Mark Boal’s journey to the movie Detroit started with a man named Cleveland — Cleveland Larry Reed.
Reed’s life changed forever in 1967 during the Detroit riots when he and others were detained by police at the Algiers Motel. During that time, three young men were killed while in police custody, among them Fred Temple, one of Reed’s best friends.
Boal had been interested in a story about the five-day uprisings that rocked the titular city in 1967, but it was one of a dozen ideas he was pursuing at the time, and he and longtime collaborator Kathryn Bigelow (The Hurt Locker, Zero Dark Thirty) couldn’t find a way in.
When he had a chance to meet Reed and hear his story, Detroit became priority number one.
“He had been on a rocket ship ride early in his musical career, at a very young age as a Motown performer, and that all got derailed by what happened,” Boal said of Reed, a founding member of a Motown group called the Dramatics, mostly young men from Detroit. They were on their way to perform at the Fox Theater when the rioting began, and they took refuge in the Algiers, where the bloody events took place.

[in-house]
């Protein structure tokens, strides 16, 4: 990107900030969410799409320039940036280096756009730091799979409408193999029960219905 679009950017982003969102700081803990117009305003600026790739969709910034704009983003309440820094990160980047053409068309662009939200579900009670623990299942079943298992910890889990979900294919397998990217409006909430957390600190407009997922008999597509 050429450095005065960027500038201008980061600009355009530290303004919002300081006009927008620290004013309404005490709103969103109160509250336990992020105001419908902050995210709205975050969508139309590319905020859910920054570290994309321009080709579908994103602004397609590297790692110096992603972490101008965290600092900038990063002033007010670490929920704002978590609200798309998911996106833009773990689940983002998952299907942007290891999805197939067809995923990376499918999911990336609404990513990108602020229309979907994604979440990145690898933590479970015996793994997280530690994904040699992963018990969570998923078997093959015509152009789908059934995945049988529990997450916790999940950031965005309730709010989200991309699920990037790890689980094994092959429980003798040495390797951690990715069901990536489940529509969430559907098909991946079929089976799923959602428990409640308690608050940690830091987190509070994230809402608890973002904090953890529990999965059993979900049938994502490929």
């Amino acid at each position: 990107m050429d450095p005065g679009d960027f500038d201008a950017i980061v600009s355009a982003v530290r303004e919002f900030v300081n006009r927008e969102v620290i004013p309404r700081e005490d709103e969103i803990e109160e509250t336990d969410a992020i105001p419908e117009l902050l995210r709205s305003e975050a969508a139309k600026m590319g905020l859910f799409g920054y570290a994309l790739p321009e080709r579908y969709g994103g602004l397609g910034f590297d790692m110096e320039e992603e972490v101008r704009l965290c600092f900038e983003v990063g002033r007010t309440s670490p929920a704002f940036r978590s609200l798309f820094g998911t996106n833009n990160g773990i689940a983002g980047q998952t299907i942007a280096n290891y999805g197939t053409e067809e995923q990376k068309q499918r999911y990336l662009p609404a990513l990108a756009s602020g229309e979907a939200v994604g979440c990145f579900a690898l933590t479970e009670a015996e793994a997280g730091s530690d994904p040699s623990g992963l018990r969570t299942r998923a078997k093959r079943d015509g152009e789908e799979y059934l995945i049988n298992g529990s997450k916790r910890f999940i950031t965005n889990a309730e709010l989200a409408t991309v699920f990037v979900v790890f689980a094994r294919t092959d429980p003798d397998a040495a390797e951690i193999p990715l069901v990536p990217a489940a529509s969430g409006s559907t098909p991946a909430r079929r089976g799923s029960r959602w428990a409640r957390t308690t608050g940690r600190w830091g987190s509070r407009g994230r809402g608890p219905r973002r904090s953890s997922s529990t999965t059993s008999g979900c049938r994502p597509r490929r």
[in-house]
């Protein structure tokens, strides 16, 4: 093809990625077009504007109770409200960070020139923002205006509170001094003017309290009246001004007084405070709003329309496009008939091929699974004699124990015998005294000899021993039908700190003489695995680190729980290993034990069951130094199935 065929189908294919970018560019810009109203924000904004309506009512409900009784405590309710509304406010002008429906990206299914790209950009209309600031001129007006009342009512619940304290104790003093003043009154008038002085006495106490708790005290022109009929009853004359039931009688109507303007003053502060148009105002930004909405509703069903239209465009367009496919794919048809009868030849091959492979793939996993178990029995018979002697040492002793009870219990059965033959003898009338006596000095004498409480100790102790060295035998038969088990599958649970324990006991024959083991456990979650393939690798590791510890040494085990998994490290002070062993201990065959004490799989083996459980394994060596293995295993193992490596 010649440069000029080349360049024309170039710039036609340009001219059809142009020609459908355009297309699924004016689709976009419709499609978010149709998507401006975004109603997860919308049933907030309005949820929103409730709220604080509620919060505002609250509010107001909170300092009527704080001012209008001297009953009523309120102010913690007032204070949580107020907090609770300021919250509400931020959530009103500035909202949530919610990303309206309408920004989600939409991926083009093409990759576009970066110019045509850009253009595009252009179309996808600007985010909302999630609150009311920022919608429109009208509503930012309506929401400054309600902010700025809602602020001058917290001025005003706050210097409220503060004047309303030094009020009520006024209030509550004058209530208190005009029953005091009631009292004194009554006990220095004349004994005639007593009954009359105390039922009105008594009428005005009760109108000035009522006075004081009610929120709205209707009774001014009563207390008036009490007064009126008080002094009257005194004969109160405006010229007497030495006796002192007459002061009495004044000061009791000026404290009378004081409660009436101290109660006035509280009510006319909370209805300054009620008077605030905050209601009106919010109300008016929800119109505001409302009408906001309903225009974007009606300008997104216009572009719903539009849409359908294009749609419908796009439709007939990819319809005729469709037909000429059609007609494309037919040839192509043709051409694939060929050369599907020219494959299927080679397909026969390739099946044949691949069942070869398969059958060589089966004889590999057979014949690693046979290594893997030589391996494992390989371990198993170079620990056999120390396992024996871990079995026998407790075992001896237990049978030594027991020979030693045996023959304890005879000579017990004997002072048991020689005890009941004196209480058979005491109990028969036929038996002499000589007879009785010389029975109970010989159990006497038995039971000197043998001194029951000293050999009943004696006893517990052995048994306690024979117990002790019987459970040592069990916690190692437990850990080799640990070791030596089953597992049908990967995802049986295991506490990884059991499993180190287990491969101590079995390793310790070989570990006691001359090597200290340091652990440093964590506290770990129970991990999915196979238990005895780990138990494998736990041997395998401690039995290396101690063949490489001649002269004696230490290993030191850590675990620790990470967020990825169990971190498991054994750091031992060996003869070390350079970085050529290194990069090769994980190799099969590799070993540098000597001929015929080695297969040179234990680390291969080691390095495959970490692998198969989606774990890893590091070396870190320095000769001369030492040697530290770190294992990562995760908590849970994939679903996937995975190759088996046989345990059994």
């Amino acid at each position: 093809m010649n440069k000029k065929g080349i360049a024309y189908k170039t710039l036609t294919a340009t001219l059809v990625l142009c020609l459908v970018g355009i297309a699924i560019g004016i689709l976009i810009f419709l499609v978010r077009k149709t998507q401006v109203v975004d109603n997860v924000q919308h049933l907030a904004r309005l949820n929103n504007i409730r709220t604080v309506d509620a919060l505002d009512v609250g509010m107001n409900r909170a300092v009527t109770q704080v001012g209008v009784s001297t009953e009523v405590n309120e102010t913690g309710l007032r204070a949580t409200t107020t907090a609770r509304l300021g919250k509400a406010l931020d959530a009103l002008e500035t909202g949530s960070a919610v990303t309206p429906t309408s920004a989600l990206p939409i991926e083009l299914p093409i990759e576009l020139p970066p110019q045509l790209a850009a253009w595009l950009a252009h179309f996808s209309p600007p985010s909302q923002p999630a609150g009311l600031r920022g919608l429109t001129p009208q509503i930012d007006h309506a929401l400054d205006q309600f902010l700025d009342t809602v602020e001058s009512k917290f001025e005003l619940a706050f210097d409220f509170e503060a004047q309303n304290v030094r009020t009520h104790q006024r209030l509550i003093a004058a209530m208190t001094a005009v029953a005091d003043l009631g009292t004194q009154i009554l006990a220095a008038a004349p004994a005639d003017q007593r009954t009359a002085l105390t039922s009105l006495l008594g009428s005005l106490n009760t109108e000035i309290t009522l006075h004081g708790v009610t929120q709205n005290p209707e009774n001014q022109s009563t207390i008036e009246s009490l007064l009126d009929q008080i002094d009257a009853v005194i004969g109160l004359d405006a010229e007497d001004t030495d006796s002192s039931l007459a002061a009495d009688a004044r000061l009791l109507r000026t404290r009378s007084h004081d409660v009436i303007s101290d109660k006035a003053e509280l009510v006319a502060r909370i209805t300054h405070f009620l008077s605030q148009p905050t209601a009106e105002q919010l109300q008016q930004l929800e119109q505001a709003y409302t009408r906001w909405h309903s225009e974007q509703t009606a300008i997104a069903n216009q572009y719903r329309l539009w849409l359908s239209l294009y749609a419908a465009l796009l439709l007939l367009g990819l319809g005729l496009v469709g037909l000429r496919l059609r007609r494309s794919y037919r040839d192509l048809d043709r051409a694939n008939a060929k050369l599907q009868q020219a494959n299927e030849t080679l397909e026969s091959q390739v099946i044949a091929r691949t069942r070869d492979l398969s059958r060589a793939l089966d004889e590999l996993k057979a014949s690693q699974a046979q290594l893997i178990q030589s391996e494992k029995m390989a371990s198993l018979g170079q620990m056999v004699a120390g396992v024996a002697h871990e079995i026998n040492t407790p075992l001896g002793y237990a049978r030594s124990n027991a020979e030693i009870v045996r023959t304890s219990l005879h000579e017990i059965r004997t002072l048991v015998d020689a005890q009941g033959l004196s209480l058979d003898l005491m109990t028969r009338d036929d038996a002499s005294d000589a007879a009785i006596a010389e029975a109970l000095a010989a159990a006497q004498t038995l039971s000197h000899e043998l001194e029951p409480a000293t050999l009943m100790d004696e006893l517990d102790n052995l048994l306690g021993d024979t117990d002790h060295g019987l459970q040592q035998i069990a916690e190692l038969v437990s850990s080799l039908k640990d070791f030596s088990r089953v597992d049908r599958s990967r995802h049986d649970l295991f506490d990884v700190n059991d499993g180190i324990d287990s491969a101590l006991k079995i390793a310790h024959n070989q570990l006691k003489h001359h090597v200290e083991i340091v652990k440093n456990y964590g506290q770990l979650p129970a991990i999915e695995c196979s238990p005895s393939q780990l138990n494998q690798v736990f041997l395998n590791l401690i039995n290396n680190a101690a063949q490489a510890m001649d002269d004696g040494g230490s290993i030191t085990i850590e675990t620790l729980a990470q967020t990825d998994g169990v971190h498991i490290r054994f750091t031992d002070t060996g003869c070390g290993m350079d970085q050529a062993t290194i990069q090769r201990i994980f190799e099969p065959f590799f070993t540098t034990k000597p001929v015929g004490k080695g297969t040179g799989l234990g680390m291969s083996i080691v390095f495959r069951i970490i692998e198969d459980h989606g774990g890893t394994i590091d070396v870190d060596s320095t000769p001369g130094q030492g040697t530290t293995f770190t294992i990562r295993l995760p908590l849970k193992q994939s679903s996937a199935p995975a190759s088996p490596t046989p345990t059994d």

Boal had noticed, flipping through old Dramatics album covers, that Reed dropped out of the lineup right about the time of the riots.
“He had a stature as a performer that he never really reached again. That was in stark contrast to the group the Dramatics. They became pretty successful in two different iterations. To me, it’s just a really gripping turn of events, and, on a personal level, [Reed] is a guy who maintained a commitment to being a singer in whatever way he could make that work, and I found that moving. I hadn’t really written a story about an artist before,” Boal said, “and it’s just one of the many facets of this story that appealed to me.”
Reed’s commitment to singing involved playing gospel music for Detroit churches, a lifelong calling.
Boal said Reed was not an exact match for the character of Larry in Detroit, and he’s uncomfortable speaking on Reed’s behalf but says, “The character is shattered by the brutality that he endured and by the death of his friend. He never fully recovers his confidence. The idea of commercial music lost its appeal.”
Boal is obviously not propelled by commercial instincts — he seems to deliberately choose tough subject matter.
“I don’t think any writer really knows why they do what they do, at least none that I’ve ever met. I pretty much follow my curiosity and then hope that others will find it interesting, too.
“I mean, I love romantic comedies. I just don’t think I’d be good at making them.”